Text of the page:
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Whole organ transplantation practices have brought this form of surgical treatment to a high level of efficiency and success, contrary to the pessimistic predictions at the outset of most immunologists. Historically, an allograft was envisioned as defenseless and vulnerable to immunologic attack in proportion to its histocompatibility disparity with that of the recipient. This dogma defined transplantation in terms of a unidirectional immune reaction both for bone marrow and organs (a one-way paradigm) (Fig. 1).
The one-way paradigm was unchallenged for more than 3 decades until in 1992, we discovered the presence of ubiquitous low level donor leukocyte chimerism in our human organ recipients as long as 30 years posttransplantation (1,2). We postulated from these findings (and subsequently obtained much confirmatory evidence [3–5]) that the interaction of 2 coexisting donor and recipient leukocyte populations, each to the other, was the generic mechanism of successful tolerance after bone marrow transplantation as well as the acceptance of organ allografts (Fig. 2).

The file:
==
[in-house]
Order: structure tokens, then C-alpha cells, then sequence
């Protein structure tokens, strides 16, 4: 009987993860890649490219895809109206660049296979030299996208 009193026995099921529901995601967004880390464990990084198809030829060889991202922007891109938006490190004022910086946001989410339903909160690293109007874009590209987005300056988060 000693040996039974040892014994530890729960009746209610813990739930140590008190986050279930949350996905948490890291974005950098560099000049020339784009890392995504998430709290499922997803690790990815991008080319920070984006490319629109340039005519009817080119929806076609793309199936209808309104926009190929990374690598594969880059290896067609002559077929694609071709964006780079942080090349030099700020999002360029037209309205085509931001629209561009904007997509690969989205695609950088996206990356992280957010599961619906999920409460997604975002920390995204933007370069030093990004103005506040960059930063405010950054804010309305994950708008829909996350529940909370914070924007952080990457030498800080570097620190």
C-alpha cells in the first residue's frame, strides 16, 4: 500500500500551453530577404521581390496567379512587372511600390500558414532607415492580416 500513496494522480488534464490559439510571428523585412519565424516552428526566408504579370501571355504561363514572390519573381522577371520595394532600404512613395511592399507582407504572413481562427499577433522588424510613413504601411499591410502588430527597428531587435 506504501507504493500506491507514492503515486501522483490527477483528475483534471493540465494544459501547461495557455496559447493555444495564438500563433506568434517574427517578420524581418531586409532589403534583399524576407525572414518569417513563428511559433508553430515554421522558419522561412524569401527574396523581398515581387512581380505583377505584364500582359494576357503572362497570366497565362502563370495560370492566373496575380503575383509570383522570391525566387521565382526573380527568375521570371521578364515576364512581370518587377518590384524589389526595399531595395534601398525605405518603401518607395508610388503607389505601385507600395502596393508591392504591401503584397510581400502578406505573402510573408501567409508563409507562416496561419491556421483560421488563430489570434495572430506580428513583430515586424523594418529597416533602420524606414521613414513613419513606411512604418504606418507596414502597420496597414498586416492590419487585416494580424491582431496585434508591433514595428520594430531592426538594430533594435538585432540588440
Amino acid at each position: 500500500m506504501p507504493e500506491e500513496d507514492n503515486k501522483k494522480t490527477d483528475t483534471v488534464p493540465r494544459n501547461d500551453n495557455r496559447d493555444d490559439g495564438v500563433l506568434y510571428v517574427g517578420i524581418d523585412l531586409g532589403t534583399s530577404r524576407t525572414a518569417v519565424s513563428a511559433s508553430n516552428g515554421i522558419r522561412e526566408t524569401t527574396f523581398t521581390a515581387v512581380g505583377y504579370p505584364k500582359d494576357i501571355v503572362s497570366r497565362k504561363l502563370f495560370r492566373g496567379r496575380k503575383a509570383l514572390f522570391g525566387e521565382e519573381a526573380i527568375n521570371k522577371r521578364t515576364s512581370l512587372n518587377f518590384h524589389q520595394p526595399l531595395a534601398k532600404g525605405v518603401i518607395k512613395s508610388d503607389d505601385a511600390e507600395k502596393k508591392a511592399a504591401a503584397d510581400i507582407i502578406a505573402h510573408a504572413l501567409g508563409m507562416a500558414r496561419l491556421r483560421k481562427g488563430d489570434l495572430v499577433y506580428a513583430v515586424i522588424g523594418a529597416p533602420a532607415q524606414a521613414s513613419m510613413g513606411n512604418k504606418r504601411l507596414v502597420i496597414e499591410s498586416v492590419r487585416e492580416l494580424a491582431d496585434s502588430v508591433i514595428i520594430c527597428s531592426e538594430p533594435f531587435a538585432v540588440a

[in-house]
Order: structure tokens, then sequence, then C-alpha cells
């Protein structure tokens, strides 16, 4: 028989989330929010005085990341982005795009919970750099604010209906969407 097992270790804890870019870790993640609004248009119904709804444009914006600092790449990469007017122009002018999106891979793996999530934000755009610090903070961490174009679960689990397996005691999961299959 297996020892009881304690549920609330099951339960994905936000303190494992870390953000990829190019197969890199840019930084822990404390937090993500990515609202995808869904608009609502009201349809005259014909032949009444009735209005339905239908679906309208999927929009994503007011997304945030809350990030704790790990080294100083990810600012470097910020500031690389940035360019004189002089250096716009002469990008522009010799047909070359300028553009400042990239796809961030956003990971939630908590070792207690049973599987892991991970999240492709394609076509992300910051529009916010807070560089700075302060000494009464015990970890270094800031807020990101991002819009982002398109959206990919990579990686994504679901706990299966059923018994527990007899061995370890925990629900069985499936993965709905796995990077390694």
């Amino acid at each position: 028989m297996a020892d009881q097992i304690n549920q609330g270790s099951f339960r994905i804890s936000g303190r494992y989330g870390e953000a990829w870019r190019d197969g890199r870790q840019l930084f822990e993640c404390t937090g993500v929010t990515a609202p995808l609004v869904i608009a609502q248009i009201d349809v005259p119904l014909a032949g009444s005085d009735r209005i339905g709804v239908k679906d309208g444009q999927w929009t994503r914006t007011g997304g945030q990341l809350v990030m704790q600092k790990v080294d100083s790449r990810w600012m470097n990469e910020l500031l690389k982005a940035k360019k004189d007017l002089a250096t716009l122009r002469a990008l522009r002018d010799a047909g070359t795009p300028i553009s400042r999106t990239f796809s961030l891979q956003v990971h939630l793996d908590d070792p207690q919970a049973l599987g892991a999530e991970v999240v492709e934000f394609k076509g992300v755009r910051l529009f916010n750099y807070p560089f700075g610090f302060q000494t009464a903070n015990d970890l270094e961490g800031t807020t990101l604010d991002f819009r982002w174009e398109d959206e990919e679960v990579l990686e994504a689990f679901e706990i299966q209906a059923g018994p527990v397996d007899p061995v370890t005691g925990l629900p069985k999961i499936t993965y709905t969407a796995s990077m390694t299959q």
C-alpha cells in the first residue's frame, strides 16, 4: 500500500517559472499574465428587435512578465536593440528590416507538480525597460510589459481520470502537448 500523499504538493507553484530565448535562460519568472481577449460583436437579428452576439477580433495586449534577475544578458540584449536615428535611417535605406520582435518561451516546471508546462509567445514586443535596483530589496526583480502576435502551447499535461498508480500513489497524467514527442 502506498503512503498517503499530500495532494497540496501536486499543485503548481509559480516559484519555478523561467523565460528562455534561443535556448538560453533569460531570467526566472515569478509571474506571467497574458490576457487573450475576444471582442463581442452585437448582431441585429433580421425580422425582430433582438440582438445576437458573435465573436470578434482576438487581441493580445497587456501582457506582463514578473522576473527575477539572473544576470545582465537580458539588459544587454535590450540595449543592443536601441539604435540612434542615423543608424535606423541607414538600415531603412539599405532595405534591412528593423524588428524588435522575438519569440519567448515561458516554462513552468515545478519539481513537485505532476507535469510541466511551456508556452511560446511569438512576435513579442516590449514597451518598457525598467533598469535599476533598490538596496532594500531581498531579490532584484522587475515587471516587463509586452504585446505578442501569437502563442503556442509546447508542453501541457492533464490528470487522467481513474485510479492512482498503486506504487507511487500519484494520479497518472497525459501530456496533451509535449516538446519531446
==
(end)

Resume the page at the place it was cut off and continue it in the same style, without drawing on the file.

The phenomenology of microchimerism has been widely verified in experimental models. The mutual cancelling effect of the coexisting cell populations explains the blurring of a major histocompatibility complex (MHC) matching effect on the outcome of organ transplantation, the ability to transplant histoincompatible liver, intestine, and bone marrow to the noncytoablated recipient without causing graft-versus-host disease (GVHD), and the ability to stop immunosuppression in many organ recipients (1,2,6). Most importantly, this concept provides a fresh context to exploit basic immunologic information in xenotransplantation and other initiatives.
This 2-way (bidirectional) paradigm has been under intense examination because it has mandated reexamination of transplantation immunology at every level. First, the 2-way paradigm established the long sought linkage between the whole organ transplant practices that were evolved empirically and the neonatal acquired immunologic tolerance originally described more than 40 years ago by Billingham, Brent, and Medawar (7,8). The discoveries of spontaneous chimerism gave startling insight into what was actually being accomplished with whole organ transplantation, allowing a revision of historic context.
More importantly, these discoveries have illuminated the future (9). The mechanisms leading to chimerism and governing allograft acceptance also ultimately determine the outcome after xenotransplantation. Although it will be difficult to first breech the humoral barrier, manipulating the individual limbs of the 2-way reaction (host versus graft and graft versus host) is expected to be the key to the ultimate successful use of animal organs in humans.
Presented in part at the XIth World Congress of the International Society for Artificial Organs, held June 29–July 1, 1997, in Providence, Rhode Island, U.S.A.